Keywords: Dynamic loading, high-frequency monitoring, piled raft foundations, wind loading.

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32 A Compact Via-less Ultra-Wideband Microstrip Filter by Utilizing Open-Circuit Quarter Wavelength Stubs

Authors: Muhammad Yasir Wadood, Fatemeh Babaeian

Abstract:

By developing ultra-wideband (UWB) systems, there is a high demand for UWB filters with low insertion loss, wide bandwidth, and having a planar structure which is compatible with other components of the UWB system. A microstrip interdigital filter is a great option for designing UWB filters. However, the presence of via holes in this structure creates difficulties in the fabrication procedure of the filter. Especially in the higher frequency band, any misalignment of the drilled via hole with the Microstrip stubs causes large errors in the measurement results compared to the desired results. Moreover, in this case (high-frequency designs), the line width of the stubs are very narrow, so highly precise small via holes are required to be implemented, which increases the cost of fabrication significantly. Also, in this case, there is a risk of having fabrication errors. To combat this issue, in this paper, a via-less UWB microstrip filter is proposed which is designed based on a modification of a conventional inter-digital bandpass filter. The novel approaches in this filter design are 1) replacement of each via hole with a quarter-wavelength open circuit stub to avoid the complexity of manufacturing, 2) using a bend structure to reduce the unwanted coupling effects and 3) minimising the size. Using the proposed structure, a UWB filter operating in the frequency band of 3.9-6.6 GHz (1-dB bandwidth) is designed and fabricated. The promising results of the simulation and measurement are presented in this paper. The selected substrate for these designs was Rogers RO4003 with a thickness of 20 mils. This is a common substrate in most of the industrial projects. The compact size of the proposed filter is highly beneficial for applications which require a very miniature size of hardware.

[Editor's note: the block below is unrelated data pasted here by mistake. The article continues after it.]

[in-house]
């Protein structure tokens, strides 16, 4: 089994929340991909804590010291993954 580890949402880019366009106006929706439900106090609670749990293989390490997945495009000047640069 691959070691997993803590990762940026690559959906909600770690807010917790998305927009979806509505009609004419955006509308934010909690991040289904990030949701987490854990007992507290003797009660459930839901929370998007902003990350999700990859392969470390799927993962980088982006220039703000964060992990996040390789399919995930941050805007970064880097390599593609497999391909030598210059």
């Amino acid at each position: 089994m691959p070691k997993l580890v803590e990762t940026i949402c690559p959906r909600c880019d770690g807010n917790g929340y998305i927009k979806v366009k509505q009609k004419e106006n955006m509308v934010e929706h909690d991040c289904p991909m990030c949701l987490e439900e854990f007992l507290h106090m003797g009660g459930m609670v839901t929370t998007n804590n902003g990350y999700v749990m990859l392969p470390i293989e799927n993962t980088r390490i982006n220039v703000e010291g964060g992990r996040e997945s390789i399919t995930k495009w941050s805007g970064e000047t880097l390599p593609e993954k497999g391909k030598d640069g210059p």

Keywords: Band-pass filters, inter-digital filter, microstrip, via-less.

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31 A Procedure for Post-Earthquake Damage Estimation Based on Detection of High-Frequency Transients

Authors: Aleksandar Zhelyazkov, Daniele Zonta, Helmut Wenzel, Peter Furtner

Abstract:

In the current research structural health monitoring is considered for addressing the critical issue of post-earthquake damage detection. A non-standard approach for damage detection via acoustic emission is presented - acoustic emissions are monitored in the low frequency range (up to 120 Hz). Such emissions are termed high-frequency transients. Further a damage indicator defined as the Time-Ratio Damage Indicator is introduced. The indicator relies on time-instance measurements of damage initiation and deformation peaks. Based on the time-instance measurements a procedure for estimation of the maximum drift ratio is proposed. Monitoring data is used from a shaking-table test of a full-scale reinforced concrete bridge pier. Damage of the experimental column is successfully detected and the proposed damage indicator is calculated.

Keywords: Acoustic emission, Damage detection, Shaking table test, Structural health monitoring, High-frequency transients.

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30 Evaluating the Capability of the Flux-Limiter Schemes in Capturing the Turbulence Structures in a Fully Developed Channel Flow

Authors: Mohamed Elghorab, Vendra C. Madhav Rao, Jennifer X. Wen

Abstract: